On March 19, 2022, the JASNA NY Metro Region held an all-day virtual conference exploring “Jane Austen’s Scandalous Era.” Janine Barchas, Ph.D., started us off with a lively lecture on the infamous real-life Dashwood family. Sir Francis Dashwood presided over the shocking goings-on at the Hellfire Club held on the grounds of his estate at Wycombe Park, with its notorious erotic statuary and landscaping. Dr. Barchas is the author of Matters of Fact in Jane Austen: History, Location, and Celebrity, and The Lost Books of Jane Austen.
Next up was Elizabeth Veisz, Ph.D., on “Gothic Scandal in the Periodical Press” Dr. Veisz’s spoke about the Lady’s Monthly Museum. It was an example of the “sensational” periodicals that were often read by young women who craved Gothic tales. In particular, she focused on the short story “Schabraco,”. Using his villainous deeds as an example, she explains how these Gothic stories balanced didacticism with entertainment. Dr. Veisz is Associate Professor and Chair of the Dept. of English at Bridgewater State University and a frequent contributor to Persuasions.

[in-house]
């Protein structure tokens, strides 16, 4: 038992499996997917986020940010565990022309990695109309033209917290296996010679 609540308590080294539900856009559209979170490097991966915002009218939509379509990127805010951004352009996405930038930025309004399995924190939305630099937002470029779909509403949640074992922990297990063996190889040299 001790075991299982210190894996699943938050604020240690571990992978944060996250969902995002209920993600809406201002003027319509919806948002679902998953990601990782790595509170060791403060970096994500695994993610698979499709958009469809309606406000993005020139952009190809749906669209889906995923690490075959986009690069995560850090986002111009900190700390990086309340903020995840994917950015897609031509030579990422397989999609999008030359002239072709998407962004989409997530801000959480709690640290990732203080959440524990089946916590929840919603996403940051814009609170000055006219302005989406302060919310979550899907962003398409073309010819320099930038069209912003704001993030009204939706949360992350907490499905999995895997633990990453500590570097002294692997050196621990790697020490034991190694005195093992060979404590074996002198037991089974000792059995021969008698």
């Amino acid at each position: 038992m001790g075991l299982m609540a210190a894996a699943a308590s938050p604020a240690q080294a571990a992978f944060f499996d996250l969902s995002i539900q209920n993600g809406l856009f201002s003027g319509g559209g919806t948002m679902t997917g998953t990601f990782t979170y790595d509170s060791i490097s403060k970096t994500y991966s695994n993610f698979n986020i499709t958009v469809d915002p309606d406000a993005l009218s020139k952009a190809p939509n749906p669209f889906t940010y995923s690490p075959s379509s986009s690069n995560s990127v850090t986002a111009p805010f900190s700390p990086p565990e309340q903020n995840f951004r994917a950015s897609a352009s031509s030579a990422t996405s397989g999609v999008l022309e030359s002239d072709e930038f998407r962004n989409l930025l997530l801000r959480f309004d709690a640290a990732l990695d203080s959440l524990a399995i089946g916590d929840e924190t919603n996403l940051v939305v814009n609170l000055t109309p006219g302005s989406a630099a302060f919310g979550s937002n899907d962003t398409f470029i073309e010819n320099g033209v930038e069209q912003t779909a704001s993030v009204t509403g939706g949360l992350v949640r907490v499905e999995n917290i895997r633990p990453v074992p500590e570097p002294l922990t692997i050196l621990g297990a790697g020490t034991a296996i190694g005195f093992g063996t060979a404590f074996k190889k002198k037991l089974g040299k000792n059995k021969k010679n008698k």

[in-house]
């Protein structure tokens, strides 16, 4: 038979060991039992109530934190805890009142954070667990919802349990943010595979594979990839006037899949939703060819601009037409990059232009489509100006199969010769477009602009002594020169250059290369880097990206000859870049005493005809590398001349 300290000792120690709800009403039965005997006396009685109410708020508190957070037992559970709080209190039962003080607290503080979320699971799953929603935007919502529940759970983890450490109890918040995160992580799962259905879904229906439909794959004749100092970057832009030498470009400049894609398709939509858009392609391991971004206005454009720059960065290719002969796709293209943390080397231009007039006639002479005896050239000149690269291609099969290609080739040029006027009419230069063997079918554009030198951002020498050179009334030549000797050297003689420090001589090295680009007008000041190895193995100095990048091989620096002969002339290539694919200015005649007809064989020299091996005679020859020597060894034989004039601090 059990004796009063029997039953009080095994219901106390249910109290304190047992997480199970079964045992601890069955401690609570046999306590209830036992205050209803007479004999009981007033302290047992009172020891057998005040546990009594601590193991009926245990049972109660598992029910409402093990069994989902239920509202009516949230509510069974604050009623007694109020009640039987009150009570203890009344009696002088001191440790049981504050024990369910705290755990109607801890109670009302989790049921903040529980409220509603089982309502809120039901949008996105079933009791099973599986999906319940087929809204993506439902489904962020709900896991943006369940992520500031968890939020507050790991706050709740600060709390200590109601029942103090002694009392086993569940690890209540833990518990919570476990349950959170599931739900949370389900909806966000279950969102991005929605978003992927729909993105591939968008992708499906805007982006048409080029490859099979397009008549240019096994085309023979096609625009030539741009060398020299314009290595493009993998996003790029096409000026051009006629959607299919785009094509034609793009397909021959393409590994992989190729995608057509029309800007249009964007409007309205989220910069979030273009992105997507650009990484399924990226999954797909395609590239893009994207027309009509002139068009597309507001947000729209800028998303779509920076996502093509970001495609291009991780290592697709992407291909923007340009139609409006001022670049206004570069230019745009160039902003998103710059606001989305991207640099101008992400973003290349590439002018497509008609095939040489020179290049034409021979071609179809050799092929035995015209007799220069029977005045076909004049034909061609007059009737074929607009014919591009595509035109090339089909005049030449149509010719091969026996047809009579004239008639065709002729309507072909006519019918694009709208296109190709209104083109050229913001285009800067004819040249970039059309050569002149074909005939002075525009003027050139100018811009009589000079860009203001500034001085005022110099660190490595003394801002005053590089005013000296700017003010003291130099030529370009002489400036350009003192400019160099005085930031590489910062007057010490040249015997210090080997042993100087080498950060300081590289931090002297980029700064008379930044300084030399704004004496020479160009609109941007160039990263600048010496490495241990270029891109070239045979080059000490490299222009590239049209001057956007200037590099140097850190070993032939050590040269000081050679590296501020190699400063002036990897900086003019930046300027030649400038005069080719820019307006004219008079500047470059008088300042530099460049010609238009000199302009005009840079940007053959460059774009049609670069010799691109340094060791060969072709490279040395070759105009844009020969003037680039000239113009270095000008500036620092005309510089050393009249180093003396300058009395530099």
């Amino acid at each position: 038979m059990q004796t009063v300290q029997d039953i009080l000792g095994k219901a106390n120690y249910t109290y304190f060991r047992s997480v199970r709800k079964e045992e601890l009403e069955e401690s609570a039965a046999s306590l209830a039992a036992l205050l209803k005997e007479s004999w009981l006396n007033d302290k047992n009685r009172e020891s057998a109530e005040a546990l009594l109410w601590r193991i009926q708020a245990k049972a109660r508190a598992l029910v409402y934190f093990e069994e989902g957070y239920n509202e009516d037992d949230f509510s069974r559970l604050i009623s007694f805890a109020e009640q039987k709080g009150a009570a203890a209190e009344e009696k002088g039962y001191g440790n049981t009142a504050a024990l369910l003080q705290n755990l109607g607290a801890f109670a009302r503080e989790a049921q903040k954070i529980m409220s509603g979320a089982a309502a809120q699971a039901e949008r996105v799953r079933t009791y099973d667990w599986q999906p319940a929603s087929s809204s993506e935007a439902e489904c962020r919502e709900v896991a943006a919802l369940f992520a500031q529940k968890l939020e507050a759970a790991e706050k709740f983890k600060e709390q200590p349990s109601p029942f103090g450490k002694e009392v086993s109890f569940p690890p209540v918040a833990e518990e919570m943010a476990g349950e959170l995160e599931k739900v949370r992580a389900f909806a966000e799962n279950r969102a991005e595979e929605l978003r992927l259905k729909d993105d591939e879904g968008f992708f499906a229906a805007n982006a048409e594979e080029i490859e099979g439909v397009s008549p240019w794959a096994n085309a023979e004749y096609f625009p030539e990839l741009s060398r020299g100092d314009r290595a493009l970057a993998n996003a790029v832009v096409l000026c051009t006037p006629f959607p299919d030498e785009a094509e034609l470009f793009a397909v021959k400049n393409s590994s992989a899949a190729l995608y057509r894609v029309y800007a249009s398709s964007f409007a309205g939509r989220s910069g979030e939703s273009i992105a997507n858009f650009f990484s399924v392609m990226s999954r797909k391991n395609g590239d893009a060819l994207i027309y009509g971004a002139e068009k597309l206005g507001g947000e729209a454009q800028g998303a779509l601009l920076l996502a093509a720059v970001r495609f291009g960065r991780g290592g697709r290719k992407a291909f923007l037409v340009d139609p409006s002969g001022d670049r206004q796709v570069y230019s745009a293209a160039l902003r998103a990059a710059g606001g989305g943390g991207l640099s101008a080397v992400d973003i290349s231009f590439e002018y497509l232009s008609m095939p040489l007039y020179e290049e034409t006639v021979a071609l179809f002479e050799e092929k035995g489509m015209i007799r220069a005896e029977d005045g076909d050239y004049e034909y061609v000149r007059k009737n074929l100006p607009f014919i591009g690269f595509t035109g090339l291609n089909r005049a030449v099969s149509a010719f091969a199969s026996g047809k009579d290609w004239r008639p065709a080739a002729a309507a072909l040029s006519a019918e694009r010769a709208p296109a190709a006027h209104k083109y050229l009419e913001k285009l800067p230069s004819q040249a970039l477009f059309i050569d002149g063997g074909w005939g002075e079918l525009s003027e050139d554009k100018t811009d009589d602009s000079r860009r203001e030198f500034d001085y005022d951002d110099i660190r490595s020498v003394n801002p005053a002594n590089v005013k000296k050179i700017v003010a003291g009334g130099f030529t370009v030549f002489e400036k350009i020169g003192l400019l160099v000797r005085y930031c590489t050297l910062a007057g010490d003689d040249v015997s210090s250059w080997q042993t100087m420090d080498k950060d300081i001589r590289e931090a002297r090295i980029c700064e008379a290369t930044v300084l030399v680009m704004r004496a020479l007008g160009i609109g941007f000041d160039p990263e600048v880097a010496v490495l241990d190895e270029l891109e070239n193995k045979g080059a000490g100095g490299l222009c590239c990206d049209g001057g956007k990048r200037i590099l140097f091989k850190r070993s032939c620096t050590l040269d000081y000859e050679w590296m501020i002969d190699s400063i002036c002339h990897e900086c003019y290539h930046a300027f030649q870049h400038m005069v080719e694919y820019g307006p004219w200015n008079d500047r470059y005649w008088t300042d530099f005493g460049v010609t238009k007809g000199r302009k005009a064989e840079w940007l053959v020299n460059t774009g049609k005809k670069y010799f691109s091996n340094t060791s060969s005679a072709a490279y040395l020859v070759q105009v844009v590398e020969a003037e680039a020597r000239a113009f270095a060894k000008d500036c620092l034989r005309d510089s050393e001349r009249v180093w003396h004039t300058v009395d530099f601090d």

The afternoon brought us historian Amanda Foreman, author of the bestselling Georgiana, Duchess of Devonshire. Ms. Foreman’s talk on “The Georgians: A True Age of Sexual Discovery” covered the loosening of morals in the inner circle of a wealthy, aristocratic society. She touched on vices such as gambling and drug use that often-brought ruin to families. Ms. Foreman also spoke about the Duchess’s role in pollical life, her role as a style icon, her difficult marriage, and the lives of other women in her circle. Ms. Foreman’s forthcoming book is The World Made by Women: A History of Women from the Apple to the Pill.
Our last speaker of the day was Alden O’Brien. JASNA members know her as the Curator of Costume and Textiles at the DAR Museum in Washington, DC, and a frequent presenter at local and national JASNA events. Ms. O’Brien spoke about the “Shocking Fashion” of the Georgian era. Influenced by French fashion, female styles in Britain and the USA changed at the end of the 18th century. Women’s clothing shifted from cinched bodices with corsets and wide skirts to the looser, more flowy cuts and lighter fabrics of the high-waisted chemise. Although the more risqué sheer versions of these dresses are often associated with the times, it was a style adopted by a minority and did not last long.
-Michele Kling and Patricia Maniscalo